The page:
At the end of her life, she lived mostly alone in a tiny Manitoba village, far away from her entire family, including her husband, who now worked and lived most of the time in Edmonton, coming home only long enough to complete his honey-do list once a month (an arrangement she orchestrated, as she was happiest alone, with nightly phone calls between them).
Remarkably, Klaus, who had been previously healthy, was diagnosed with terminal cancer just one week after mom passed, and died six months later to the day. When he told me about the diagnosis, I couldn’t help but tease him that his work here was apparently done, and he agreed; he had no interest in remaining alive without her and didn’t have any regrets. He’d fulfilled their soul contract, and was now free to move on to his next life. He had fulfilled his promise beautifully.
As for my mother, I have come to understand the point of her life, that it wasn’t about me or my brother. And that’s okay for me now—I get it and have forgiven her.
It was about her need to recover from the hardships of her previous life, to rest, to be cared for, and to enjoy and care for her devoted husband, fulfilling her half of their soul contract. She needed time for contemplation and to do the things she loved, like cooking, medical research, reading, and metaphysical study. Having done all that, she left.
During my last visit with her a month before she died, she told me she’d done all she’d ever hoped to do—be a homemaker, mother, to study, and to travel. She was content and had no regrets.
I now understand the lessons in her choices for me.
She was as loving as she could be, but she drew clear boundaries around what she needed to be happy, even when those boundaries meant saying no to the needs and demands of others, including her children.
Like her, I love to cook, read, write, and study. Yet my life has been one of extensive work and family demands, where I have been the primary caretaker and provider. Reflecting on my mother’s life, I’ve discovered that to be happy, I too, must honor my own needs, and that means not always responding to others when they beckon, not even my own son. She taught me to clarify what I need to be happy, and to create that for myself. And I am doing that now in really big ways.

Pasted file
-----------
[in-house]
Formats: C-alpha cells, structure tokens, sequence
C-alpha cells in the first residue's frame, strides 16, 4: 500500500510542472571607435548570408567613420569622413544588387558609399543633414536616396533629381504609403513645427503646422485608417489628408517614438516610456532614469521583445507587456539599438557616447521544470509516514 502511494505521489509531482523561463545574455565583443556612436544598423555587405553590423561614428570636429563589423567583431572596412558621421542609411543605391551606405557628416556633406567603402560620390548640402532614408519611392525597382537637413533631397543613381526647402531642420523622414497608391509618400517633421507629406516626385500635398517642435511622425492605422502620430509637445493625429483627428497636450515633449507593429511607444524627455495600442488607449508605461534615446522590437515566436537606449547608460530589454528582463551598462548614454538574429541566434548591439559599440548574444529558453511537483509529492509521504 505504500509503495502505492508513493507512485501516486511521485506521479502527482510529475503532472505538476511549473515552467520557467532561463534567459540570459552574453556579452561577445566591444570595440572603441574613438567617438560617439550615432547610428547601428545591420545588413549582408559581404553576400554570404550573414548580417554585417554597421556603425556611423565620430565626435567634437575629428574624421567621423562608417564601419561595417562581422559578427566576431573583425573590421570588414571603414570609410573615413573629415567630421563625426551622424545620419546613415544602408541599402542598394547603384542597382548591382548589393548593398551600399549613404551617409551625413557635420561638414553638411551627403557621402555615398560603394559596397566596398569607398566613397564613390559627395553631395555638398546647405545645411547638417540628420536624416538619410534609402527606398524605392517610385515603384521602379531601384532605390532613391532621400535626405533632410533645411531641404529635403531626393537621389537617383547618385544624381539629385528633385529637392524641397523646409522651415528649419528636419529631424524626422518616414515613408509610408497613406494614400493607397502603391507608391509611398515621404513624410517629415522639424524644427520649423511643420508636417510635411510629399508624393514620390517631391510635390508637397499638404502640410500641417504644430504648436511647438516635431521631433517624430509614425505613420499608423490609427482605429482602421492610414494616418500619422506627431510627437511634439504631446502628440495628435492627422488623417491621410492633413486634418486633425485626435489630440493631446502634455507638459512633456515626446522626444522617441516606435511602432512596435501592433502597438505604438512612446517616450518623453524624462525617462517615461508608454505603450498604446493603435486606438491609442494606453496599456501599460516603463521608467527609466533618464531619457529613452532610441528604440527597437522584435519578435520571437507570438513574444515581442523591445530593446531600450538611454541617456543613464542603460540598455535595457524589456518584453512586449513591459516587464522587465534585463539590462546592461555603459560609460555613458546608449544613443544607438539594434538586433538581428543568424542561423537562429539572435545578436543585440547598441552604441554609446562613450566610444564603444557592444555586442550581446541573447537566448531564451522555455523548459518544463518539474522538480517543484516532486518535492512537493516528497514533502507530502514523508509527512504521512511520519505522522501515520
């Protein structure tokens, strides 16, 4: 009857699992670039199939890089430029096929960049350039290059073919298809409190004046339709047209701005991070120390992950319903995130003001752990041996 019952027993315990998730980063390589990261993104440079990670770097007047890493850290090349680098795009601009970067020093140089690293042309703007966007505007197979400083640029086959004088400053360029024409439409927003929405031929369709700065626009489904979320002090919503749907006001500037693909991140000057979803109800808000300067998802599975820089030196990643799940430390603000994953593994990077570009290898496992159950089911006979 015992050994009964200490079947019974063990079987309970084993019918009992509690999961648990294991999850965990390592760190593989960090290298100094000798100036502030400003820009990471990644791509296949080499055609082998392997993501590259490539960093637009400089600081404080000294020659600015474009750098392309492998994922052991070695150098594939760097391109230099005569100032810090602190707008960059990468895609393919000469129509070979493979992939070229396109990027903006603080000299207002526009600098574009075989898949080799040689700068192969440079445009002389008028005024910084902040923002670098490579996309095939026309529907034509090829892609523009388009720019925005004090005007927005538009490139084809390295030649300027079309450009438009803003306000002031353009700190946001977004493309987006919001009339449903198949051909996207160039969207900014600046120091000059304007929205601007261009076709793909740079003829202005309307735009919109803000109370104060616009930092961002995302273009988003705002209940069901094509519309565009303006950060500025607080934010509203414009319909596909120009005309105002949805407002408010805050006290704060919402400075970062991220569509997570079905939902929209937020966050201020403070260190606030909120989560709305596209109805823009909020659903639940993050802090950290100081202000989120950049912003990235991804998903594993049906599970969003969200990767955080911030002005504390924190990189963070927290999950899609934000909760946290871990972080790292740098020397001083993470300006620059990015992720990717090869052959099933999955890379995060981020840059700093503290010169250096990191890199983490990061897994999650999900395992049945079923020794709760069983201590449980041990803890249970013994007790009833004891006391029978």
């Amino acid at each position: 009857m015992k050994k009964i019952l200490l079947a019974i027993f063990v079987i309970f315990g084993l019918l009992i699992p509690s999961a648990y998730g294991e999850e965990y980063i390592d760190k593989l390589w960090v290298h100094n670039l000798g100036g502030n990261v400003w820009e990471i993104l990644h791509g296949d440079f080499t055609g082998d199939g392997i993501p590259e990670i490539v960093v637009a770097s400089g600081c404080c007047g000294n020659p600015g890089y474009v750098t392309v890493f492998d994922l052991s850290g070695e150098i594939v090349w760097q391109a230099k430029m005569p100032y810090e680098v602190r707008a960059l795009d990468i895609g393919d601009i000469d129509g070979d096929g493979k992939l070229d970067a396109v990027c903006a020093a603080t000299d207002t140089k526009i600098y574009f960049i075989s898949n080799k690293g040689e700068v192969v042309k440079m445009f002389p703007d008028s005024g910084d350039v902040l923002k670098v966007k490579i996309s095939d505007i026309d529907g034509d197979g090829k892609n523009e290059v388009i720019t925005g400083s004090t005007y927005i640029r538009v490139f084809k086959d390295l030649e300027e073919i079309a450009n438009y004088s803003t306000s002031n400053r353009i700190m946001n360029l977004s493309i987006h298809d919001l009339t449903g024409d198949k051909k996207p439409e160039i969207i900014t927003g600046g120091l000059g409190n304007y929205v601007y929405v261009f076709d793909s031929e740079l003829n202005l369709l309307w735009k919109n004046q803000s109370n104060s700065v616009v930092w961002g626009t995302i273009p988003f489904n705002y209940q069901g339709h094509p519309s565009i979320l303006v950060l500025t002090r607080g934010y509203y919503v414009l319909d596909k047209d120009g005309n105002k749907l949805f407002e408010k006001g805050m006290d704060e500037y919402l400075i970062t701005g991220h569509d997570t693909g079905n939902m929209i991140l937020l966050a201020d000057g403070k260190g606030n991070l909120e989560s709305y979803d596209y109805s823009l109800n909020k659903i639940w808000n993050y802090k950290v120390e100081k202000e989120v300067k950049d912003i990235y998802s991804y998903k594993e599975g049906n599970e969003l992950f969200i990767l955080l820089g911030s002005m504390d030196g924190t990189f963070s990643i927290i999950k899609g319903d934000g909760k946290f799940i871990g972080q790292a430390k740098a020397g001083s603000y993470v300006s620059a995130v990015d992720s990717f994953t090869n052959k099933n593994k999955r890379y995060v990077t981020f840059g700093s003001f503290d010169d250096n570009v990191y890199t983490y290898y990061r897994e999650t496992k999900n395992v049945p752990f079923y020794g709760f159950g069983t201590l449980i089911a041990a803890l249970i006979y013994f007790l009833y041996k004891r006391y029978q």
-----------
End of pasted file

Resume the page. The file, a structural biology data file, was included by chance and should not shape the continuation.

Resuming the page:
When my son turned 18, fearing he might just spend his life on my sofa, I insisted he move out and become self-supporting; I would help him pay for college if he chose to go. I told my fiancée that if I moved in with her (rather than us purchasing a “neutral” home) that I need a private, quiet space to make art and write. As a wedding gift to me, she installed beautiful French doors and a private deck off a guest room, which is now my art studio. I told my boss I would no longer continue working a job that was consistently stressful, and I’d made the decision to become a consultant instead. She counter-offered with part time work, most of which can be done at home (and allow me to retain my benefits). I accepted. And although I cared for my previous housemate, I told her that she needed to find a new home when she would not housebreak her puppy after four months.
I now set boundaries without apology.
It turns out that my mother was a great role model in identifying her needs, and setting boundaries to get them met. And she felt deserving of having her needs met, without apology.
Her life wasn’t about mothering. Her life was about feeling peaceful, in control of her environment, safe, loved, and secure. I’ve come to reframe my ideas about her “isolating” to a need for her to “be on retreat” for this lifetime, in order to heal.
Despite my mother’s lack of involvement in my day-to-day life, few people have influenced me more than her. I’ll always be grateful to the one and only person who ever accepted me unconditionally, and provided words of encouragement no matter what I chose or experienced, even if she couldn’t be present to usher me through my day to day life.
And tonight, I’m making mom’s chicken tortilla soup just for my own enjoyment, with “more cumin” and “less chicken.” And I will savor a glass of her favorite Burgundy wine and toast her, in gratitude.
Author: Alisa Moore
Editor: Catherine Monkman